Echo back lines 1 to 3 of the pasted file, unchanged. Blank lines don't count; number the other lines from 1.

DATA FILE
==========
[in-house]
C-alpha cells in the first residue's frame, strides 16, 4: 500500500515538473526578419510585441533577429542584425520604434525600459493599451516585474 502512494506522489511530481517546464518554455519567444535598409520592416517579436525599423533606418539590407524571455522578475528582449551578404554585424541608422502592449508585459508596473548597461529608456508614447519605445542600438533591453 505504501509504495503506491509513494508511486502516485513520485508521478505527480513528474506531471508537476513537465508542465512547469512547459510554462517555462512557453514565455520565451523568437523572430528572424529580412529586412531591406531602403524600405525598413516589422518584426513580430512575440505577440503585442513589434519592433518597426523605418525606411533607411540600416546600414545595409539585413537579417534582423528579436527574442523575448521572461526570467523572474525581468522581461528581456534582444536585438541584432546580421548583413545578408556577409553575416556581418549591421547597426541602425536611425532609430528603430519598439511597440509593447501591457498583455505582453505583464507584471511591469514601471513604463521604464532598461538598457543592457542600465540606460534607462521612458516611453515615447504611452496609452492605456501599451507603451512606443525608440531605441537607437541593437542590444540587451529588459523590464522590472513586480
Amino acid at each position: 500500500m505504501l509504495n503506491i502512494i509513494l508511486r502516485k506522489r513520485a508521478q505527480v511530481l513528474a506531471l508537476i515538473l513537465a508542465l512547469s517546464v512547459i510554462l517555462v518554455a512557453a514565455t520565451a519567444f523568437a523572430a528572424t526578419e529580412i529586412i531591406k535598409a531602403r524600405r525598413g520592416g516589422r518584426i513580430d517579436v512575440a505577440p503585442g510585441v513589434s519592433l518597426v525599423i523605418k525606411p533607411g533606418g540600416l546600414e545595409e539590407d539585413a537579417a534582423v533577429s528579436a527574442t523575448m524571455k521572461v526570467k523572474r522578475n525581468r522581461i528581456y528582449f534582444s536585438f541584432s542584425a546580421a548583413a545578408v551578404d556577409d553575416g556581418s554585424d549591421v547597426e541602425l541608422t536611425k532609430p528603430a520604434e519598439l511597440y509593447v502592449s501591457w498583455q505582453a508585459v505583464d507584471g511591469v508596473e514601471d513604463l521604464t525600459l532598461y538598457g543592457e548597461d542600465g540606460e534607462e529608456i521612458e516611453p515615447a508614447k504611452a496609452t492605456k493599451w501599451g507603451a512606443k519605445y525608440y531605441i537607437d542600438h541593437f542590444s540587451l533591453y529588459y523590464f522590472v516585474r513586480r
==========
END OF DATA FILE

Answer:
[in-house]
C-alpha cells in the first residue's frame, strides 16, 4: 500500500515538473526578419510585441533577429542584425520604434525600459493599451516585474 502512494506522489511530481517546464518554455519567444535598409520592416517579436525599423533606418539590407524571455522578475528582449551578404554585424541608422502592449508585459508596473548597461529608456508614447519605445542600438533591453 505504501509504495503506491509513494508511486502516485513520485508521478505527480513528474506531471508537476513537465508542465512547469512547459510554462517555462512557453514565455520565451523568437523572430528572424529580412529586412531591406531602403524600405525598413516589422518584426513580430512575440505577440503585442513589434519592433518597426523605418525606411533607411540600416546600414545595409539585413537579417534582423528579436527574442523575448521572461526570467523572474525581468522581461528581456534582444536585438541584432546580421548583413545578408556577409553575416556581418549591421547597426541602425536611425532609430528603430519598439511597440509593447501591457498583455505582453505583464507584471511591469514601471513604463521604464532598461538598457543592457542600465540606460534607462521612458516611453515615447504611452496609452492605456501599451507603451512606443525608440531605441537607437541593437542590444540587451529588459523590464522590472513586480
Amino acid at each position: 500500500m505504501l509504495n503506491i502512494i509513494l508511486r502516485k506522489r513520485a508521478q505527480v511530481l513528474a506531471l508537476i515538473l513537465a508542465l512547469s517546464v512547459i510554462l517555462v518554455a512557453a514565455t520565451a519567444f523568437a523572430a528572424t526578419e529580412i529586412i531591406k535598409a531602403r524600405r525598413g520592416g516589422r518584426i513580430d517579436v512575440a505577440p503585442g510585441v513589434s519592433l518597426v525599423i523605418k525606411p533607411g533606418g540600416l546600414e545595409e539590407d539585413a537579417a534582423v533577429s528579436a527574442t523575448m524571455k521572461v526570467k523572474r522578475n525581468r522581461i528581456y528582449f534582444s536585438f541584432s542584425a546580421a548583413a545578408v551578404d556577409d553575416g556581418s554585424d549591421v547597426e541602425l541608422t536611425k532609430p528603430a520604434e519598439l511597440y509593447v502592449s501591457w498583455q505582453a508585459v505583464d507584471g511591469v508596473e514601471d513604463l521604464t525600459l532598461y538598457g543592457e548597461d542600465g540606460e534607462e529608456i521612458e516611453p515615447a508614447k504611452a496609452t492605456k493599451w501599451g507603451a512606443k519605445y525608440y531605441i537607437d542600438h541593437f542590444s540587451l533591453y529588459y523590464f522590472v516585474r513586480r